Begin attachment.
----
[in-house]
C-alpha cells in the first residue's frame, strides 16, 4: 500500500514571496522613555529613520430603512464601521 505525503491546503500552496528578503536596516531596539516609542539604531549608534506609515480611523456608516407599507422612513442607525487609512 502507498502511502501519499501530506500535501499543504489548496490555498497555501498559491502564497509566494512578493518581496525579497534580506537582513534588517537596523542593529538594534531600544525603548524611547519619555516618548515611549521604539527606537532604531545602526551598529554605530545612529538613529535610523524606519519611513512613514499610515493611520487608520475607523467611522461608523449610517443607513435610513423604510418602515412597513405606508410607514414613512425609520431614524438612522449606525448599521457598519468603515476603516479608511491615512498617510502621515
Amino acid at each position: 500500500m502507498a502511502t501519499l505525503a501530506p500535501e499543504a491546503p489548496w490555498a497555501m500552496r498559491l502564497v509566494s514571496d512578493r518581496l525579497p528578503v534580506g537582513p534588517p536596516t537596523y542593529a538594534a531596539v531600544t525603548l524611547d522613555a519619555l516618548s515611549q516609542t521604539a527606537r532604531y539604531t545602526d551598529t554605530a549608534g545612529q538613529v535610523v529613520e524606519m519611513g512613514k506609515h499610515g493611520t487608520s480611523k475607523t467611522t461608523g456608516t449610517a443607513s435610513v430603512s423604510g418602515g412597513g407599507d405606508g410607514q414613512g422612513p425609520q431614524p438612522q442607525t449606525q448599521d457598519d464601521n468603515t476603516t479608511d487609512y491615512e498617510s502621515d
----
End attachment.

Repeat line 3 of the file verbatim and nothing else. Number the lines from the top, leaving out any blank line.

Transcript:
Amino acid at each position: 500500500m502507498a502511502t501519499l505525503a501530506p500535501e499543504a491546503p489548496w490555498a497555501m500552496r498559491l502564497v509566494s514571496d512578493r518581496l525579497p528578503v534580506g537582513p534588517p536596516t537596523y542593529a538594534a531596539v531600544t525603548l524611547d522613555a519619555l516618548s515611549q516609542t521604539a527606537r532604531y539604531t545602526d551598529t554605530a549608534g545612529q538613529v535610523v529613520e524606519m519611513g512613514k506609515h499610515g493611520t487608520s480611523k475607523t467611522t461608523g456608516t449610517a443607513s435610513v430603512s423604510g418602515g412597513g407599507d405606508g410607514q414613512g422612513p425609520q431614524p438612522q442607525t449606525q448599521d457598519d464601521n468603515t476603516t479608511d487609512y491615512e498617510s502621515d